• Payment Order: When you pay, the IRS first covers the tax you owe, then any penalties, and finally, any interest.

If you miss the tax deadline, you pay more than just your taxes due to added interest and penalties. The sooner you file and pay, the less you’ll owe in the long run. To avoid the stress of missing future deadlines and ensure a smoother tax filing process, familiarize yourself with our blog, Tax Filing Guide for 2024: When and How to Fill Your Taxes

Essential Steps to Take After Missing the Tax Deadline

If you’ve missed the April 15, 2024, tax deadline, don’t worry—there are steps you can take to resolve the situation. Here’s what to do in simple terms:

  • The sooner you file your tax return, the better. This reduces the penalties and interest you might owe. You can submit your return electronically on IRS.gov until October 15, 2024.
  • If you owe taxes, pay as much as possible to lower the penalties and interest. Every bit helps.
  • The IRS offers payment plans if you can’t pay all at once. Visit IRS.gov to learn about these options and how to apply for them. MilTax offers free tax services to military personnel. Certain groups, such as disaster victims, overseas taxpayers, and military members in combat zones, may have extra time to file and pay.
  • If you’re facing penalties, you might qualify for relief, especially if you have a history of filing and paying on time. For more information, check the IRS’s first-time penalty abatement policy on its website. If you receive a penalty notice and believe you qualify for relief, call the IRS at the number provided on your notice. Be ready to explain why you missed the deadline.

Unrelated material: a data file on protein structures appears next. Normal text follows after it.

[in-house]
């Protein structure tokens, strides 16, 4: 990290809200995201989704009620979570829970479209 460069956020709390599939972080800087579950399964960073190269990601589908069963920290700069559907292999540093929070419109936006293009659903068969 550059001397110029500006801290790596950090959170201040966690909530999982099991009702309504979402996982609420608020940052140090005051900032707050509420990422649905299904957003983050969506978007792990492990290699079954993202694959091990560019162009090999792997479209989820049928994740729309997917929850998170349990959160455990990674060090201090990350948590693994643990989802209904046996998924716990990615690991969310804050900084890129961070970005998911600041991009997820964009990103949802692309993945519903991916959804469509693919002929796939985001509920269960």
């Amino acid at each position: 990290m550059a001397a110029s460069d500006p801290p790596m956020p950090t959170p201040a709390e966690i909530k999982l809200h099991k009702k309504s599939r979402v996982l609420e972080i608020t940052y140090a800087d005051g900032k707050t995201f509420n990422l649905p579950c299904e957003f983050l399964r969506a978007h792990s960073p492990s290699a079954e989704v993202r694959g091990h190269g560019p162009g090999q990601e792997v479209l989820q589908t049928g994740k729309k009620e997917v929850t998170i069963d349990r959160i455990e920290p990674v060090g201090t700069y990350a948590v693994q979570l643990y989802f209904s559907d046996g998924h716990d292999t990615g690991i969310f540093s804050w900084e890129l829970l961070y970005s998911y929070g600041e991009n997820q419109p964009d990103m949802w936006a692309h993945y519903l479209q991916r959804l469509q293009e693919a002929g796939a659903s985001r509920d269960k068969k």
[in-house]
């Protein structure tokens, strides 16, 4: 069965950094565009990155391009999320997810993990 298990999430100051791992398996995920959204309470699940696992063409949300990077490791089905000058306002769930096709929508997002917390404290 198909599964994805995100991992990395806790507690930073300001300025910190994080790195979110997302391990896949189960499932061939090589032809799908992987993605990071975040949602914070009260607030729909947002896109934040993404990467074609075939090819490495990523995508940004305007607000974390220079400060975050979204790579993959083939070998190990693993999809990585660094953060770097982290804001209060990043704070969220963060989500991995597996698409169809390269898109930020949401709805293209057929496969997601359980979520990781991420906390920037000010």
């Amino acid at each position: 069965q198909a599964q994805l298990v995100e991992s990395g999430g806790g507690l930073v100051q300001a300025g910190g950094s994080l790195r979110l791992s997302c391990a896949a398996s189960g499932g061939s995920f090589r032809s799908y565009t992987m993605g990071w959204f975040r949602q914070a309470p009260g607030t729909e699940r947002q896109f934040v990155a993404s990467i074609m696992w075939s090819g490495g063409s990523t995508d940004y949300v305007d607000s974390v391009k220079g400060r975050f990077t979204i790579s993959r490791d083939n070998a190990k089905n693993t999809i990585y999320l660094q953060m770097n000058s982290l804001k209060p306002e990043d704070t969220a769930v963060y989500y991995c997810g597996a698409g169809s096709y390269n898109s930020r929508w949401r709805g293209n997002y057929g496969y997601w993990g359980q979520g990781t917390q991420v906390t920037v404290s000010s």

Filing late is better than not filing at all, especially if you owe taxes. The IRS provides resources and options to help you get back on track.

Guidelines for Taxpayers after Missing the Deadline

Missing the tax deadline can lead to different outcomes depending on your situation. Here’s a guide on what steps to take next.

I. If You’re expecting a refund

If the IRS owes you a refund, there’s no penalty for filing late. But you won’t receive your refund until you file it. To get your refund quickly, file your tax return as soon as possible. Filing starts the statute of limitations for audits, protecting you sooner. Some tax benefits require filing by the deadline, even if you’re due a refund.

II. If You owe the IRS

Use IRS Free File. If you qualify, you can prepare and file your taxes for free on IRS.gov until October 15. Try Free File Fillable Forms. If you’re comfortable doing your taxes and don’t qualify for Free File, this e-file option is free. To find out about your refund, use the Where’s My Refund? tool on IRS.gov or the IRS2Go app. You just need your Social Security number, filing status, and exact refund amount.

III. No statute of Limitations

The IRS has no time limit to assess taxes if you don’t file. Always file to start the statute of limitations.

What Happens if You Miss the Tax Deadline and Can’t Pay?